Closing Thoughts

According to both sides of the battle, this will likely be the last graphics card release we see for the enthusiast community for quite a while, so where does that leave the GPU landscape?



NVIDA definitely feels that they are being aggressive with the GeForce GTX 760 and its price point, going right after AMD and its claims of value via game bundle.  In my testing, the GTX 760 at reference speeds is just a bit faster than the Radeon HD 7950 3GB with Boost, so it is obviously even faster than the HD 7950 without the Boost technology.  Most of the time those performance gaps are very small and in a couple of instances the HD 7950 Boost was faster (DiRT 3 and Sleeping Dogs @ 2560×1440).  For single GPU performance, I think it would be fair to call the battle between the combatants a virtual tie.

What is not a tie though is the multi-card scenario as NVIDIA’s SLI technology continues to dominate over the CrossFire implementation we saw in our 13.6 public beta drivers.  With frame pacing as the key issue for user experience in multi-GPU scenarios, NVIDIA has the leg up still and will likely have it for at least another month.  AMD has publicly posted that it plans to release a frame pacing improvement driver to the public on July 31st and I am eagerly awaiting our opportunity to test it and put it through our Frame Rating process.  Trust me guys, no one wants to see AMD address these multi-GPU performance issues more than we do and if AMD can improve on the results we saw with the prototype driver released with the HD 7990, they should be in good shape.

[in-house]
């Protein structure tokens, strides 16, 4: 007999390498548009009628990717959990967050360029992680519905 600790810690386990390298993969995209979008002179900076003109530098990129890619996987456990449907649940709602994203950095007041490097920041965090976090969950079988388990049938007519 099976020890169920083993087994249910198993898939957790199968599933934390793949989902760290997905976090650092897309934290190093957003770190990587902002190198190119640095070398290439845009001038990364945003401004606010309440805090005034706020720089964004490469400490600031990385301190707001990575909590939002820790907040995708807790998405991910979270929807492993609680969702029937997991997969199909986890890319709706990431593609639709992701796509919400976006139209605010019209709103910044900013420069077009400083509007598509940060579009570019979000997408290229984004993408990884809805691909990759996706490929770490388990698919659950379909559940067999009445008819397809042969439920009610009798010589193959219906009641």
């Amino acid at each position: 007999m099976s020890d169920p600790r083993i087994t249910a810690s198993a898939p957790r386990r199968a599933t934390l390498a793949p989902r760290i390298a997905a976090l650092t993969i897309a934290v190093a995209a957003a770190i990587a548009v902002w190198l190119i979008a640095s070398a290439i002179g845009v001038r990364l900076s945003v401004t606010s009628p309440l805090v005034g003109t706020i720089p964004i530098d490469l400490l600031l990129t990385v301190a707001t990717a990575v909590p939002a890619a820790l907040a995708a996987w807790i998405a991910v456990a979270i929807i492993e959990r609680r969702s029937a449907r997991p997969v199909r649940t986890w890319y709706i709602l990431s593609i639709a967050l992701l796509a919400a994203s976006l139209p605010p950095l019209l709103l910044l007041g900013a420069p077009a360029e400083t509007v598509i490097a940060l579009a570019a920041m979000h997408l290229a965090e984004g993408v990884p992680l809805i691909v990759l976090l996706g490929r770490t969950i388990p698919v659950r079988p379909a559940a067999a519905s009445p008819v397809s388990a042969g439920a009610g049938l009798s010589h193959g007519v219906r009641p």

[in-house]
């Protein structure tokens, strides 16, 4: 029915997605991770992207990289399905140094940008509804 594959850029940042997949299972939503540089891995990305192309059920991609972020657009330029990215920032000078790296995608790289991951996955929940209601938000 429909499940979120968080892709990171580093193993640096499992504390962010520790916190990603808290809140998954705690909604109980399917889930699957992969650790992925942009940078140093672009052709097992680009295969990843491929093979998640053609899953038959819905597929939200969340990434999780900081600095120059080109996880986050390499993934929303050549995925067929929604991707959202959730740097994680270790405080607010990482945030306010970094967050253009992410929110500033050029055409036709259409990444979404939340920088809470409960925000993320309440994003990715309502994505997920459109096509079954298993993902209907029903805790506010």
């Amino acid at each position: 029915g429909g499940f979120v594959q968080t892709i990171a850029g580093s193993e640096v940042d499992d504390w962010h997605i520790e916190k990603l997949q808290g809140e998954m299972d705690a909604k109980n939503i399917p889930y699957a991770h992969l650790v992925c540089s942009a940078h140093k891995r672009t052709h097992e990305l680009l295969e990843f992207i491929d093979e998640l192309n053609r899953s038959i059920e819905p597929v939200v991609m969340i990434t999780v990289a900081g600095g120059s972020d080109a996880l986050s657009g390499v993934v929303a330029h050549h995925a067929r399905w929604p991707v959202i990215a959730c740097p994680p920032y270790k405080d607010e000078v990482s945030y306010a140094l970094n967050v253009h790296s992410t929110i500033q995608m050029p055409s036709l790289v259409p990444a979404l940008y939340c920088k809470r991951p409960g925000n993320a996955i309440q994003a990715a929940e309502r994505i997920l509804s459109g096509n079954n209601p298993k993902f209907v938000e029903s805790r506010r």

When we pit the new GTX 760 against the GTX 770 the performance difference is quite noticeable.  In some cases we saw gaps as small as 18% (Skyrim) and as large as 35% (Sleeping Dogs) so NVIDIA seems to have avoided the issue of the GTX 680/GTX 670 where price differences did not match up with the performance differences.  The GTX 760 is definitely a step down from the GTX 770 when it comes to the gaming experience it provides but it also has a sizeable price advantage as well.


Pricing and Availability

Available today starting at $249, the NVIDIA GeForce GTX 760 card is going to shake things up a bit.  If you agree with our performance estimates of near-parity between it and the Radeon HD 7950 Boost card, then AMD is in a $50 hole as the HD 7950 Boost currently sells for $299.  With the Radeon HD 7870 GHz Edition going for $220 as well, the $30 price increase to jump up to the performance level of the GTX 760 is an easy decision.

AMD definitely still has a feather in its cap with the game bundles; the Radeon HD 7950 Boost will come with Crysis 3, Bioshock Infinite, Tomb Raider and Far Cry 3: Blood Dragon.  The question is whether or not you as a buyer see the same value in those games that AMD does.  Do you already own them?  Are you uninterested in them?  If so then the bundle doesn’t mean much for you unless you like gifting games! 


Final Thoughts

As a reviewer, after doing testing with the GeForce GTX 760 but not yet knowing the price point (why the GPU vendors do this to us beyond me…) I was guessing that NVIDIA would take the standard route and set the MSRP at $299.  Just 3 days before the NDA though they told me it would actually sell at $249 and I have to admit as a consumer that I was really excited.  Not only does the GeForce GTX 760 offer some awesome performance for gamers running single display configurations but NVIDIA was willing to potentially start a pricing battle with it, a solid $50 under the Radeon HD 7950 Boost. 

Will AMD drop prices on its cards?  Usually by now I would have known if they were going to, so my first guess is that they will not.  As a company they have invested a lot of money in the game bundle packages and they need to impart the value that the Never Settle campaign offers gamers.  As a gamer though, it’s great to have options like we have today and the GeForce GTX 760 might just be the best release of the generation.

EVGA GeForce GTX 760 SC 2GB

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